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RamG:My Struggle With CIDP (Episode 2, Season 1)
RamG:My Struggle With CIDP (Episode 2, Season 1) 635 454 ramgi@user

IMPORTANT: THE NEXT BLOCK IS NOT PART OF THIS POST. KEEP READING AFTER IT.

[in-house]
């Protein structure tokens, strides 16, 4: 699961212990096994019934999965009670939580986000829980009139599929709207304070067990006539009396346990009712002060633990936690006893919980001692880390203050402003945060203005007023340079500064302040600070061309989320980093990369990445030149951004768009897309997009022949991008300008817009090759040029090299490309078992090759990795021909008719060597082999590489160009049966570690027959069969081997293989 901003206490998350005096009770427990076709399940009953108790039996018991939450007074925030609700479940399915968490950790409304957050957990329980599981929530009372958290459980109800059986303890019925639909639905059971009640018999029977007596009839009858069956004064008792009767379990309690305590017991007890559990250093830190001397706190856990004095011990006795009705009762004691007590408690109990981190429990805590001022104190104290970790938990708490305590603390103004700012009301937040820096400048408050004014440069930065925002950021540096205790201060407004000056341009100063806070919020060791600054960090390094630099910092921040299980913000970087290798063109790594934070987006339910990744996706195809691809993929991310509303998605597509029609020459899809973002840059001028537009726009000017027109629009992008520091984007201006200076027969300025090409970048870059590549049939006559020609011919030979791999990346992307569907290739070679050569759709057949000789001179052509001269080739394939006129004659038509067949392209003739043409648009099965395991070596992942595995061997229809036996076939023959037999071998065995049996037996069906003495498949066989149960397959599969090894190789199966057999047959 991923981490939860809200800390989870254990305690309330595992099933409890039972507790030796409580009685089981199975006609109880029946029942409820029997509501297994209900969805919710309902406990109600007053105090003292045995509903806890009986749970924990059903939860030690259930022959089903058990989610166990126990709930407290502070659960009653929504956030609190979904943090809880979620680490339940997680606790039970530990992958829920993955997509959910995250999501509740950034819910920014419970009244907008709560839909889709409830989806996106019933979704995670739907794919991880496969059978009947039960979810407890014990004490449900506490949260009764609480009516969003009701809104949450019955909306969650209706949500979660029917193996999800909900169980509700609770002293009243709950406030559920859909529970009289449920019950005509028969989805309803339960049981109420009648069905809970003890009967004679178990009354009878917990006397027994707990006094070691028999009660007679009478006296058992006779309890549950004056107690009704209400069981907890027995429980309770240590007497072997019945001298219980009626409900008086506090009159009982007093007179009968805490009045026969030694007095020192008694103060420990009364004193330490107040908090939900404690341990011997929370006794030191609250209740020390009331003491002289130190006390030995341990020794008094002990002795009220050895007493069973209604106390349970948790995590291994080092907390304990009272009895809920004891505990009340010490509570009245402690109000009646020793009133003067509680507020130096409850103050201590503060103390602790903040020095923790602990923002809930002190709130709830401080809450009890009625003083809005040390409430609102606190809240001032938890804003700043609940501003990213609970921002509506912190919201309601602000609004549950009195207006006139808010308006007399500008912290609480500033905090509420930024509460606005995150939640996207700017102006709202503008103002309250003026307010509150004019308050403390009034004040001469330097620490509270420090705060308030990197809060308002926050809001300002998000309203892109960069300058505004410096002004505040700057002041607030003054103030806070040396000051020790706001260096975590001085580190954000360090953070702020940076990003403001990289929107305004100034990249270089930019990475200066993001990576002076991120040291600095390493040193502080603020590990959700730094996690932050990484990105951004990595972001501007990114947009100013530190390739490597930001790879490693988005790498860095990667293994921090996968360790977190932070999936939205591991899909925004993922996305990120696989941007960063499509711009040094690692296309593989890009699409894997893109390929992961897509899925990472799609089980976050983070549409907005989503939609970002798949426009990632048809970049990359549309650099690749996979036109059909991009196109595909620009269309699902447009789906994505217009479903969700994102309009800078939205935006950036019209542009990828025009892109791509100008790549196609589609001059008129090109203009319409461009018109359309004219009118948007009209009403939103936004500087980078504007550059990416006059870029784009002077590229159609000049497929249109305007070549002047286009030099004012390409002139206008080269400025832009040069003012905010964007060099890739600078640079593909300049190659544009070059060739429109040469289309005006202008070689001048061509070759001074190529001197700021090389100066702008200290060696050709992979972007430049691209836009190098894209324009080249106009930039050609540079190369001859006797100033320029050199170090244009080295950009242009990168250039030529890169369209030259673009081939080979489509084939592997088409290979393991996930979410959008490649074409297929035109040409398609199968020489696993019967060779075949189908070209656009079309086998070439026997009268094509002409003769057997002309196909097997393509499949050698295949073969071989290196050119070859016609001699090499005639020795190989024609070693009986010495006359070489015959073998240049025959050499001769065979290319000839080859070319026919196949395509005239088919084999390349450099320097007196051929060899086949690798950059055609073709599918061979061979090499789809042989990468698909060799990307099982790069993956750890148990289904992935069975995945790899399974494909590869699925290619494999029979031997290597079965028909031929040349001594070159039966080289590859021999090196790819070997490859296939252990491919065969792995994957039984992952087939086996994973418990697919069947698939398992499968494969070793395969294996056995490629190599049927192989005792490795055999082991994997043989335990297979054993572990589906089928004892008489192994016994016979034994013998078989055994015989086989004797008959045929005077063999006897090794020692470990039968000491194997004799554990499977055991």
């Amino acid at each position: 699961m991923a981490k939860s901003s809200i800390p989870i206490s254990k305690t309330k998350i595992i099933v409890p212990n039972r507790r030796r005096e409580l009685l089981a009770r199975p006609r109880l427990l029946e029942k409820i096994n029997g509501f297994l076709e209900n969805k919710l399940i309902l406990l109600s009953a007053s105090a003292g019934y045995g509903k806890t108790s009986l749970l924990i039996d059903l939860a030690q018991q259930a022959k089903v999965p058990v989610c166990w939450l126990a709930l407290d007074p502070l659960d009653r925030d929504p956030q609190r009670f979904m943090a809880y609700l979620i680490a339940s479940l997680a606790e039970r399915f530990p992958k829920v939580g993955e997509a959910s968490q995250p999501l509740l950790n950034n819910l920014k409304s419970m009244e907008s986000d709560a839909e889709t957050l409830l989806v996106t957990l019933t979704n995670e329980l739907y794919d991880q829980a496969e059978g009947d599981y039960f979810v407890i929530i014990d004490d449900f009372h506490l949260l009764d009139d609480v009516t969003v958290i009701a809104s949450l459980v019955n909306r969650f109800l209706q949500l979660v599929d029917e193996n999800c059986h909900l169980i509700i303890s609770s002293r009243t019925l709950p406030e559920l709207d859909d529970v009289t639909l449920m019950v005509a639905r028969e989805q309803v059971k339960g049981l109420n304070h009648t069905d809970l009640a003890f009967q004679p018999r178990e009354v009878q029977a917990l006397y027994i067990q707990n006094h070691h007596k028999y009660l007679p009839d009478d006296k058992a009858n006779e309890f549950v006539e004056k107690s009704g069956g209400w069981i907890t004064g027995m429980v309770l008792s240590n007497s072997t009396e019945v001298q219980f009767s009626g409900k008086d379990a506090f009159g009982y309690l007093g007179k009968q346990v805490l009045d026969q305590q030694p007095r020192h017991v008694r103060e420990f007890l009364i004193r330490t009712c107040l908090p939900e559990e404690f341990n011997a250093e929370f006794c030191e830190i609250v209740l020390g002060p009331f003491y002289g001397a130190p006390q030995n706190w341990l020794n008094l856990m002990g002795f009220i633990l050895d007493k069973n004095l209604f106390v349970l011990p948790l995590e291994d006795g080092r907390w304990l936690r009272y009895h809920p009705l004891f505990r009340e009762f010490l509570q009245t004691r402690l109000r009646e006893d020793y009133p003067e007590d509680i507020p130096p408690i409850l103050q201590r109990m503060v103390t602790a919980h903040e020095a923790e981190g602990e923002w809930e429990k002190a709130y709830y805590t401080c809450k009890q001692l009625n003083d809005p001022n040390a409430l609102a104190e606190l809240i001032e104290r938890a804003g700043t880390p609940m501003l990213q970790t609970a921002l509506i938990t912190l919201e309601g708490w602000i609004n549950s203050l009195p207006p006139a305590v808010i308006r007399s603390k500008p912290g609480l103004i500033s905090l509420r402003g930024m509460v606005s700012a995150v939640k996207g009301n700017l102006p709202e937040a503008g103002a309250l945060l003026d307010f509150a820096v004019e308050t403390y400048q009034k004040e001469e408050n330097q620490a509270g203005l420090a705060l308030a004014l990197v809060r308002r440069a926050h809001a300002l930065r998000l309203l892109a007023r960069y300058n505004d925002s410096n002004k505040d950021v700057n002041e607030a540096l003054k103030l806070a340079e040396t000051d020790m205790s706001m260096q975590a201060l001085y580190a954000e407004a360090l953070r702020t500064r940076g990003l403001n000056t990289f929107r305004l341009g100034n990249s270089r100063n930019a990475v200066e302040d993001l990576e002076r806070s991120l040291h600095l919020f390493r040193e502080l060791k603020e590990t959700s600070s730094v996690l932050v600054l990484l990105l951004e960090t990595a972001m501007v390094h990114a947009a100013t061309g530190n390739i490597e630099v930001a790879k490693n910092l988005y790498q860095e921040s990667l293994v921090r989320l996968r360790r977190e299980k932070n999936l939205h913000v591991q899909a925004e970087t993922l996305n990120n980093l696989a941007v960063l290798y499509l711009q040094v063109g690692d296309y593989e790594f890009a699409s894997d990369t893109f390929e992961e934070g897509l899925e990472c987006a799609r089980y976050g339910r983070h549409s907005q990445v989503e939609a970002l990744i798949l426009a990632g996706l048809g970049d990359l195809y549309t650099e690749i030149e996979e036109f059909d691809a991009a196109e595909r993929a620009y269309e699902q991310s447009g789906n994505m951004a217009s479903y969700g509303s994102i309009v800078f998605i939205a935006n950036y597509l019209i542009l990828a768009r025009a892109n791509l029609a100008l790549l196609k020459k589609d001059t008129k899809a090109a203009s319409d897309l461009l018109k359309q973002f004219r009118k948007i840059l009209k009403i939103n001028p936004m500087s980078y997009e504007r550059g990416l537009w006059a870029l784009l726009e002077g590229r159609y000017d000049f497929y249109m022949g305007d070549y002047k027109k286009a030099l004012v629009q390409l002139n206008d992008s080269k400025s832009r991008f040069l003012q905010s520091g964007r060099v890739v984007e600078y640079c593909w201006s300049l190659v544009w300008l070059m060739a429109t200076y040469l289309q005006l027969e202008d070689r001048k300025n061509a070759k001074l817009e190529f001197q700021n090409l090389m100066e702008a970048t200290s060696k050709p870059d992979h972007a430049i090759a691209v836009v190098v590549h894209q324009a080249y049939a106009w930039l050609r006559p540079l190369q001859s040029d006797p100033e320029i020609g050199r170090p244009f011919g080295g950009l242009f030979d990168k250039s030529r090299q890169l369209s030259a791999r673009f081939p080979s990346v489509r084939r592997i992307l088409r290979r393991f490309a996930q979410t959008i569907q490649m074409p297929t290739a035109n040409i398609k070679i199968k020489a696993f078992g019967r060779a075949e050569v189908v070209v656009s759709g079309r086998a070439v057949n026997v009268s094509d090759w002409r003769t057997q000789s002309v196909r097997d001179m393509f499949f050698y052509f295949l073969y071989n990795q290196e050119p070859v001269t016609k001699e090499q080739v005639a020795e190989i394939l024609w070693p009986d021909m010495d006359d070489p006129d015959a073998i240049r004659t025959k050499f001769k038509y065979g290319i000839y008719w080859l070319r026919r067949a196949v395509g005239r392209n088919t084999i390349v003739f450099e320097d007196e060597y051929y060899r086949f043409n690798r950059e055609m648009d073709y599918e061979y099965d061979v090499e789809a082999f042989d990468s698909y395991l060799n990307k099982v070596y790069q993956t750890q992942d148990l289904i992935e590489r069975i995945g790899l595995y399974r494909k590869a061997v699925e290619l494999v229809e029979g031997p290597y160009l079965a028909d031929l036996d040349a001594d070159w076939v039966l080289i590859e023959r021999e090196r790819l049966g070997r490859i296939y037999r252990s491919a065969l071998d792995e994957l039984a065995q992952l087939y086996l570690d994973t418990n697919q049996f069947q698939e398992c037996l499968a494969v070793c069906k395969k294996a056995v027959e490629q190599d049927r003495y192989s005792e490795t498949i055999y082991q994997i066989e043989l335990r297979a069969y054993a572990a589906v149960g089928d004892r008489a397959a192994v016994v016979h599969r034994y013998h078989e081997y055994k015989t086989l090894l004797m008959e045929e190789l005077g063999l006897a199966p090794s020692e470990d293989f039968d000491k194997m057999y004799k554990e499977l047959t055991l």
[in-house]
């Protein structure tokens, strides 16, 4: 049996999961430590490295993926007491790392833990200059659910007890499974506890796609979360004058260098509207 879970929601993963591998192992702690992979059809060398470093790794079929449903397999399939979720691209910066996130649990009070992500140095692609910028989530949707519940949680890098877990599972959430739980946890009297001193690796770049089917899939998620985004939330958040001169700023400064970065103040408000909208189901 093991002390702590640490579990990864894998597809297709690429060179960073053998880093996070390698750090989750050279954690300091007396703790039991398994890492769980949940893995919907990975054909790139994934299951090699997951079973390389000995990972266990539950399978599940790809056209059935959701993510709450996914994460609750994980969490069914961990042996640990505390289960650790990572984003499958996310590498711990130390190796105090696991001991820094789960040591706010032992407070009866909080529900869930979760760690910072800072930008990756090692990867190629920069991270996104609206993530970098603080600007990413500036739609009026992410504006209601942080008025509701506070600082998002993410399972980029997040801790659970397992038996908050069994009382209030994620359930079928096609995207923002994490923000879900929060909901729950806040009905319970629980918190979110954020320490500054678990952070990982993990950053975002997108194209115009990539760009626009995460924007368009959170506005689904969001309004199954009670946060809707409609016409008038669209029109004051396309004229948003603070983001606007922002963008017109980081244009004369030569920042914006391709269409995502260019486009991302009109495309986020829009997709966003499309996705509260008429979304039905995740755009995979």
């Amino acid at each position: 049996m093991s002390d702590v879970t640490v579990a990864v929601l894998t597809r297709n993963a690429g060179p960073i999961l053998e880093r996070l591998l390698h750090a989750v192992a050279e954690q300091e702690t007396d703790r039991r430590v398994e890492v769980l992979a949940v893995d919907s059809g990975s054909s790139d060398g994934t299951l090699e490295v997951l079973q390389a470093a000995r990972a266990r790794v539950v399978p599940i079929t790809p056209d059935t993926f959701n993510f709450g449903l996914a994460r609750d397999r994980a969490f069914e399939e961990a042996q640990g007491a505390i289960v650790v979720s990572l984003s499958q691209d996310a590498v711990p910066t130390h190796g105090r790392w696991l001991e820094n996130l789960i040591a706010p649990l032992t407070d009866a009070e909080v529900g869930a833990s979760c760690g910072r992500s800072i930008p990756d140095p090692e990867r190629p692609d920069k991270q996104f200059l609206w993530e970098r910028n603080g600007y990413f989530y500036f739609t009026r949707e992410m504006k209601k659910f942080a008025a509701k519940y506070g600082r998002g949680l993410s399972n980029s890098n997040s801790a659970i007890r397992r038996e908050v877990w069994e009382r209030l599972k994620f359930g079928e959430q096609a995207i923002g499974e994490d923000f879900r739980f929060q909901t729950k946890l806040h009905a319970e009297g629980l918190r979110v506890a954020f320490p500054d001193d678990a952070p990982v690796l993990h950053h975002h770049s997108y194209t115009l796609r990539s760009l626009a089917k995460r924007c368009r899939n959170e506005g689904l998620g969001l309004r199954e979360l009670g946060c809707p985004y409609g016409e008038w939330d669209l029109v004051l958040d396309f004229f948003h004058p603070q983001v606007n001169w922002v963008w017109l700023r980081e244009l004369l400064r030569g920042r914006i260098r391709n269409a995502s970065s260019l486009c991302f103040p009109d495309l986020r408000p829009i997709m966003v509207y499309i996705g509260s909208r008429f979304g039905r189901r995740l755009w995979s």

You might have read my earlier blog on how when I was 34, at the peak of my career and on top of the world, I was struck down by CIDP — a crippling autoimmune disorder. This was caused by my white blood corpuscles, my immune system, going rogue and attacking my own body, specifically my peripheral nerves. You can read the details here E1S1